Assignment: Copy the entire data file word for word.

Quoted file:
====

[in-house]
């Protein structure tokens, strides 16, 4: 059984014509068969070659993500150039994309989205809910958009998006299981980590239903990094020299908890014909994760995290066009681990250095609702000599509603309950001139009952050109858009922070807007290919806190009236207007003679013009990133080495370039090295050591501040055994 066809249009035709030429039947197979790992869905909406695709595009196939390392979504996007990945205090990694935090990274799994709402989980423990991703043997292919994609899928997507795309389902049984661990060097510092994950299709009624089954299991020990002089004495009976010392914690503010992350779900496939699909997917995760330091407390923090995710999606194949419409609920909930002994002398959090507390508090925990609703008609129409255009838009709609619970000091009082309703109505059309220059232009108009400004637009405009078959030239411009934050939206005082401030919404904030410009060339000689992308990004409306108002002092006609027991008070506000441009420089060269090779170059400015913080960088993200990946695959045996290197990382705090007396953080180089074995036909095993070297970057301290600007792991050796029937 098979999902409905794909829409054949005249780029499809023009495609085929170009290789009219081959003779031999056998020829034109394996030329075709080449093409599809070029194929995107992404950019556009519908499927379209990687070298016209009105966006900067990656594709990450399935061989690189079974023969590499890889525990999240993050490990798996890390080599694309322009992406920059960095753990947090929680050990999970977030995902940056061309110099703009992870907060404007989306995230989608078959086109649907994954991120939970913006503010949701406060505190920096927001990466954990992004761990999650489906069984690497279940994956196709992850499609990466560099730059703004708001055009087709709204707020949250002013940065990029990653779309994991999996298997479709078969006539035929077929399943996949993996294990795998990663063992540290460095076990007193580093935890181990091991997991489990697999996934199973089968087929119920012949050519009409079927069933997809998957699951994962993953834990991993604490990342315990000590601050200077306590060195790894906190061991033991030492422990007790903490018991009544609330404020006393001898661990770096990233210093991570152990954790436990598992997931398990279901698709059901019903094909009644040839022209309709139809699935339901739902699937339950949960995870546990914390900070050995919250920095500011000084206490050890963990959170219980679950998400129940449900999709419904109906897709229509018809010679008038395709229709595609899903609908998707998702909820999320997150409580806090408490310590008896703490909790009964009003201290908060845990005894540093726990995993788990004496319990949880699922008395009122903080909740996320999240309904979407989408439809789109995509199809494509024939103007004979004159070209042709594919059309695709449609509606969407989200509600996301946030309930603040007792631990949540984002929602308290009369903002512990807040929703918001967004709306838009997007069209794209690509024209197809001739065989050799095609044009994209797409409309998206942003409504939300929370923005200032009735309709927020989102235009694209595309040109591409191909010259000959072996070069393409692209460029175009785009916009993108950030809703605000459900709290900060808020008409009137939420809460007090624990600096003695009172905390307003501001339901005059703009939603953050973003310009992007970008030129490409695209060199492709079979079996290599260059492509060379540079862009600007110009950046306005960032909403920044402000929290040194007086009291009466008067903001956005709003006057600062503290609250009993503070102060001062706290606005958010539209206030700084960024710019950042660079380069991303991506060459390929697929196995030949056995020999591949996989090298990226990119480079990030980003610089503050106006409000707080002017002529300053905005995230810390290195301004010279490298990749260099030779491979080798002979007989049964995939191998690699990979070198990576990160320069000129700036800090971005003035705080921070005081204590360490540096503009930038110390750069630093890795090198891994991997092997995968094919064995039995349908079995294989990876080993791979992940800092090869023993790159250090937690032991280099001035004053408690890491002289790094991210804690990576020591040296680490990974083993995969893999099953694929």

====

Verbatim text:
[in-house]
């Protein structure tokens, strides 16, 4: 059984014509068969070659993500150039994309989205809910958009998006299981980590239903990094020299908890014909994760995290066009681990250095609702000599509603309950001139009952050109858009922070807007290919806190009236207007003679013009990133080495370039090295050591501040055994 066809249009035709030429039947197979790992869905909406695709595009196939390392979504996007990945205090990694935090990274799994709402989980423990991703043997292919994609899928997507795309389902049984661990060097510092994950299709009624089954299991020990002089004495009976010392914690503010992350779900496939699909997917995760330091407390923090995710999606194949419409609920909930002994002398959090507390508090925990609703008609129409255009838009709609619970000091009082309703109505059309220059232009108009400004637009405009078959030239411009934050939206005082401030919404904030410009060339000689992308990004409306108002002092006609027991008070506000441009420089060269090779170059400015913080960088993200990946695959045996290197990382705090007396953080180089074995036909095993070297970057301290600007792991050796029937 098979999902409905794909829409054949005249780029499809023009495609085929170009290789009219081959003779031999056998020829034109394996030329075709080449093409599809070029194929995107992404950019556009519908499927379209990687070298016209009105966006900067990656594709990450399935061989690189079974023969590499890889525990999240993050490990798996890390080599694309322009992406920059960095753990947090929680050990999970977030995902940056061309110099703009992870907060404007989306995230989608078959086109649907994954991120939970913006503010949701406060505190920096927001990466954990992004761990999650489906069984690497279940994956196709992850499609990466560099730059703004708001055009087709709204707020949250002013940065990029990653779309994991999996298997479709078969006539035929077929399943996949993996294990795998990663063992540290460095076990007193580093935890181990091991997991489990697999996934199973089968087929119920012949050519009409079927069933997809998957699951994962993953834990991993604490990342315990000590601050200077306590060195790894906190061991033991030492422990007790903490018991009544609330404020006393001898661990770096990233210093991570152990954790436990598992997931398990279901698709059901019903094909009644040839022209309709139809699935339901739902699937339950949960995870546990914390900070050995919250920095500011000084206490050890963990959170219980679950998400129940449900999709419904109906897709229509018809010679008038395709229709595609899903609908998707998702909820999320997150409580806090408490310590008896703490909790009964009003201290908060845990005894540093726990995993788990004496319990949880699922008395009122903080909740996320999240309904979407989408439809789109995509199809494509024939103007004979004159070209042709594919059309695709449609509606969407989200509600996301946030309930603040007792631990949540984002929602308290009369903002512990807040929703918001967004709306838009997007069209794209690509024209197809001739065989050799095609044009994209797409409309998206942003409504939300929370923005200032009735309709927020989102235009694209595309040109591409191909010259000959072996070069393409692209460029175009785009916009993108950030809703605000459900709290900060808020008409009137939420809460007090624990600096003695009172905390307003501001339901005059703009939603953050973003310009992007970008030129490409695209060199492709079979079996290599260059492509060379540079862009600007110009950046306005960032909403920044402000929290040194007086009291009466008067903001956005709003006057600062503290609250009993503070102060001062706290606005958010539209206030700084960024710019950042660079380069991303991506060459390929697929196995030949056995020999591949996989090298990226990119480079990030980003610089503050106006409000707080002017002529300053905005995230810390290195301004010279490298990749260099030779491979080798002979007989049964995939191998690699990979070198990576990160320069000129700036800090971005003035705080921070005081204590360490540096503009930038110390750069630093890795090198891994991997092997995968094919064995039995349908079995294989990876080993791979992940800092090869023993790159250090937690032991280099001035004053408690890491002289790094991210804690990576020591040296680490990974083993995969893999099953694929």